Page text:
1) People who use leverage always
insist that it is perfectly safe "if you know what you are doing," and love to assert that they are actually reducing
risk by using it.
2) The longer a bull market continues, the safer and more predictable assets look. Leverage works by exploiting advantages that can be gained by successfully predicting how assets behave. The more predictable things look, the more attractive leverage looks. And, of course, the cheaper it is to borrow money, the more attractive leverage looks.
3) Nicholas Nassim Taleb testified
Leverage is a direct result of underestimation of the risks of extreme events--and the illusion that these risks are measurable.
I can't find the exact quote, but he has said that academics and economists always favor leverage because if
you believe your models are correct, they lead to improvements in efficiency-and they don't perceive the increase in fragility.
4) Charles P. Kindleberger wrote:
Speculative manias gather speed through an expansion of money and credit or perhaps, in some cases, get started because of an initial expansion of money and credit.
All leverage does not in itself cause manias, panics, and crashes, but manias, panics, and crashes are always associated with expansion of leverage. Kindleberger notes that it's hard for a government to control this because
The problem is that “money” is an elusive construct, difficult to pin down and to fix in some desired quantity for the economy... My contention is that the process is endless: fix any M1 and the market will create new forms of money in periods of boom to get around the limit...
(Quotes lifted from a web search that turned up this article
5) I'm not going to pile on NTSX except as one of many indicators of a trend. The 50% leverage in NTSX, when used incorrectly
simply as a way to make more money, isn't very extreme and probably isn't going to ruin anybody. Measured by standard deviation, the ARK Innovation fund has been twice as risky as NTSX.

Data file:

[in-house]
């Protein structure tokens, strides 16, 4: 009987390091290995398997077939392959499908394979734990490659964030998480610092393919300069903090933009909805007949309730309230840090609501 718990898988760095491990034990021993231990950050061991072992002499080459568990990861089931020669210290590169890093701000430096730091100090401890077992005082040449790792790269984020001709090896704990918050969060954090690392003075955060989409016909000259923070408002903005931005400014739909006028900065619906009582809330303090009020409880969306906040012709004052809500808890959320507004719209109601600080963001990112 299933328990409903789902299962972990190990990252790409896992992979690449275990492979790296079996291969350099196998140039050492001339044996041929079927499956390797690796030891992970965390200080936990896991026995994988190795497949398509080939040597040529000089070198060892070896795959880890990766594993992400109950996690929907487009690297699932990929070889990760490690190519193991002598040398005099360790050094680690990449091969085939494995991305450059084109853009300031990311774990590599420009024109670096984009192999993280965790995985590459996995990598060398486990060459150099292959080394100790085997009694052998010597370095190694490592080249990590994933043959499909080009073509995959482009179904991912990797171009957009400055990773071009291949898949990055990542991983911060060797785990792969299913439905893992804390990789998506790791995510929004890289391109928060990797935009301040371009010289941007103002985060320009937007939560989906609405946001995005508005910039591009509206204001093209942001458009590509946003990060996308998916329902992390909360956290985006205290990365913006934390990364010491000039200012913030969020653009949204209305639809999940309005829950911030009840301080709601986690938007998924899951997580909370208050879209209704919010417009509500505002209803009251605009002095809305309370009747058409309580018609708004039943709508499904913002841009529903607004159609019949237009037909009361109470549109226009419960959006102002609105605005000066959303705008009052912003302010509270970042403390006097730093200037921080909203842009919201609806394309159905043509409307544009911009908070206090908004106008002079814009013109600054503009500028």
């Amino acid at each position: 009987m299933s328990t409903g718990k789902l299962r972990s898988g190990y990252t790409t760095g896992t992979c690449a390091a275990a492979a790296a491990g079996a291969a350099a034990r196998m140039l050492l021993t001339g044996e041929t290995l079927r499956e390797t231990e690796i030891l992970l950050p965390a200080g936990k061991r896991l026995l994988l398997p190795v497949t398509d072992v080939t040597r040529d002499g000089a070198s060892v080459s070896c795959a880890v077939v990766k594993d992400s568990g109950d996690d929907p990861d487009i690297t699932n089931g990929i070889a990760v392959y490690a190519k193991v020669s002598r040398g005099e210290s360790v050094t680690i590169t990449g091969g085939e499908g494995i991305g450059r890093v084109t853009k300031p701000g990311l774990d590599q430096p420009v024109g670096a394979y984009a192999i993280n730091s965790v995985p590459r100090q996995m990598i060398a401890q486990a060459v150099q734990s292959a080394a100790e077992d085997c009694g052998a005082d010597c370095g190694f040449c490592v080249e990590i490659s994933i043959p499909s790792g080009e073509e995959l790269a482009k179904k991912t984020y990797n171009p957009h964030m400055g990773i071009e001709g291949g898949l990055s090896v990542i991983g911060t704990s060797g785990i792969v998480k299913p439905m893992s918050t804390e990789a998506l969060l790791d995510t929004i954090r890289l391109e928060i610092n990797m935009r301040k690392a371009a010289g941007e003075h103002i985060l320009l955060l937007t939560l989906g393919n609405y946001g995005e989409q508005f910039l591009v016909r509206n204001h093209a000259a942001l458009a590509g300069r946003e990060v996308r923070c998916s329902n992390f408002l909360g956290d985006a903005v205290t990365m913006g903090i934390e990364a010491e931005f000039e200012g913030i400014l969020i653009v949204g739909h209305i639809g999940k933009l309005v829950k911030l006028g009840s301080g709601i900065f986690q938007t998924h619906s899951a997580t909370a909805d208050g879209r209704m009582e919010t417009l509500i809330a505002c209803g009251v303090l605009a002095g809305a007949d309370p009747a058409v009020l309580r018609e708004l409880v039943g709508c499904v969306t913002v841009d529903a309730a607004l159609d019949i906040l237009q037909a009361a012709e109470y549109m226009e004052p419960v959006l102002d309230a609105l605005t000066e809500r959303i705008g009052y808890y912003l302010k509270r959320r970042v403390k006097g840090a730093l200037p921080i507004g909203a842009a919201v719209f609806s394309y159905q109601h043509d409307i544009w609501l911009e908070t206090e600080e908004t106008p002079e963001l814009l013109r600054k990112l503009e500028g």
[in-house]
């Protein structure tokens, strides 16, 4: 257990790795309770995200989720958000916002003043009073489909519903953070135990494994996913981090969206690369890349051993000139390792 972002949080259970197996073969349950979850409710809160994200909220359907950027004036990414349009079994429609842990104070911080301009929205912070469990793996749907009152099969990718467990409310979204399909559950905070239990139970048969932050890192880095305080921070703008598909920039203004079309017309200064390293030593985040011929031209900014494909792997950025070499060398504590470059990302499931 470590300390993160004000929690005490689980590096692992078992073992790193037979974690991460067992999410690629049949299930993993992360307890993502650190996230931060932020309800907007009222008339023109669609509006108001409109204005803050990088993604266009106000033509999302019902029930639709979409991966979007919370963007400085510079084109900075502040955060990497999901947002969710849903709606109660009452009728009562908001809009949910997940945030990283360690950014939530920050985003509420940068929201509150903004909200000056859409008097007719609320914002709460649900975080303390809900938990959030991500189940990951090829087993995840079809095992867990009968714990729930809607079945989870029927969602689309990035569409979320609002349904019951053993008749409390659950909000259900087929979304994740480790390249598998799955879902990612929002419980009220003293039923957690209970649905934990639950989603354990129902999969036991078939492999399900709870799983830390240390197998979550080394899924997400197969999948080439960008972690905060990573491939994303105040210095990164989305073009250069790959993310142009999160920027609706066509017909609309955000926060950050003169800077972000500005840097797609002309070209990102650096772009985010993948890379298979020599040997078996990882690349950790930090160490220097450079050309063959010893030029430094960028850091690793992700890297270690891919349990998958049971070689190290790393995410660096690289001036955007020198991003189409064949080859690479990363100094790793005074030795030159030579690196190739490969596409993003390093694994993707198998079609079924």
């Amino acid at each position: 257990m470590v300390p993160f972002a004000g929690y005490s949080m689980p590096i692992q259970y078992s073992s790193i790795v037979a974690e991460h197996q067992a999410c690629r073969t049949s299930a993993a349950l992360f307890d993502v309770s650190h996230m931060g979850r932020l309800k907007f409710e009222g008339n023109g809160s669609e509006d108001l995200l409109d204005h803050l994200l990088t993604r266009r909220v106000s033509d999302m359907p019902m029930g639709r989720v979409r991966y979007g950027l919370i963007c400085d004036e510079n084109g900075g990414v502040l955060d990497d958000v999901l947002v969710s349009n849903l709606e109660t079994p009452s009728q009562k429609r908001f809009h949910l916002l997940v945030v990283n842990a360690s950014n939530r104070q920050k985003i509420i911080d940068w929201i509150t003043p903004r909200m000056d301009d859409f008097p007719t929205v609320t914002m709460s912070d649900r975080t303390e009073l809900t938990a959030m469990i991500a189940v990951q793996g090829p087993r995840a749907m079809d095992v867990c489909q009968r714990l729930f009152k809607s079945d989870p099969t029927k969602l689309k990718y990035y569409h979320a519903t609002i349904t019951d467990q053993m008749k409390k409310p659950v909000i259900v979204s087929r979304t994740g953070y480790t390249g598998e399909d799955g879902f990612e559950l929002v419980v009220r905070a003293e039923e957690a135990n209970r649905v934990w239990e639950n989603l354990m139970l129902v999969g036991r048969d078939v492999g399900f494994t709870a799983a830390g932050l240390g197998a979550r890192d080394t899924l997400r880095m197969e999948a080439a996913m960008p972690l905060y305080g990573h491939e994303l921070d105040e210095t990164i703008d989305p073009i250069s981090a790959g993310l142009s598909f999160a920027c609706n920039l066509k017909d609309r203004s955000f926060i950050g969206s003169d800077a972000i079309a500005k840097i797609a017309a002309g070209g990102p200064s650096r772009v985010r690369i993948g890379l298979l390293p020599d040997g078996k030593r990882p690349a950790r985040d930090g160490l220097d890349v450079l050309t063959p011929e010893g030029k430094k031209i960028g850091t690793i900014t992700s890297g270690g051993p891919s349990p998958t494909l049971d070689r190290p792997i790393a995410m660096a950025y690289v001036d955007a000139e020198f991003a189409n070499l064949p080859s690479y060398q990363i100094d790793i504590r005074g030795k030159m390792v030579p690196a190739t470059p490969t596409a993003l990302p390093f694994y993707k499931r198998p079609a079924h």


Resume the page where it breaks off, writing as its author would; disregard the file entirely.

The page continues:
Triple leveraged is a lot riskier than 50% leveraged. Leveraged 100% stocks
is risker than leveraged 60/40.
I think the proposed UPAR ("RPAR Ultra Risk Parity ETF")
ETF is scarier, because it takes a financial engineering "risk parity" confection that already uses leverage and applies 160% leverage on top of that
. I'm not sure if this is literally
"leveraged leverage" but it sounds like it.
6) It's just a symptom. More indicative than either, in terms of the spirit of the age, is the attempt by Direxion to launch a leveraged bitcoin ETF in 2018. And more indicative than that is the 2010 suggestion by two professors that leveraged mutual funds ought to be offered in 401(k) plans.
7) Indeed, one of the things that has bothered me all along about leveraged ETFS is it was leverage that gave investment companies a bad reputation in the 1930s, and strict limitation of leverage
was supposed to be one of the protections of the Investment Company Act of 1940. It is supposed to be limited to 33.3%. But where there is a will to avoid regulation, there is a way. The act only restricts mutual funds and ETFs from literally borrowing money. Achieving something similar through the use of derivatives has allowed to mutual funds and ETFs to circumvent the restriction.
Annual income twenty pounds, annual expenditure nineteen nineteen and six, result happiness; Annual income twenty pounds, annual expenditure twenty pounds ought and six, result misery.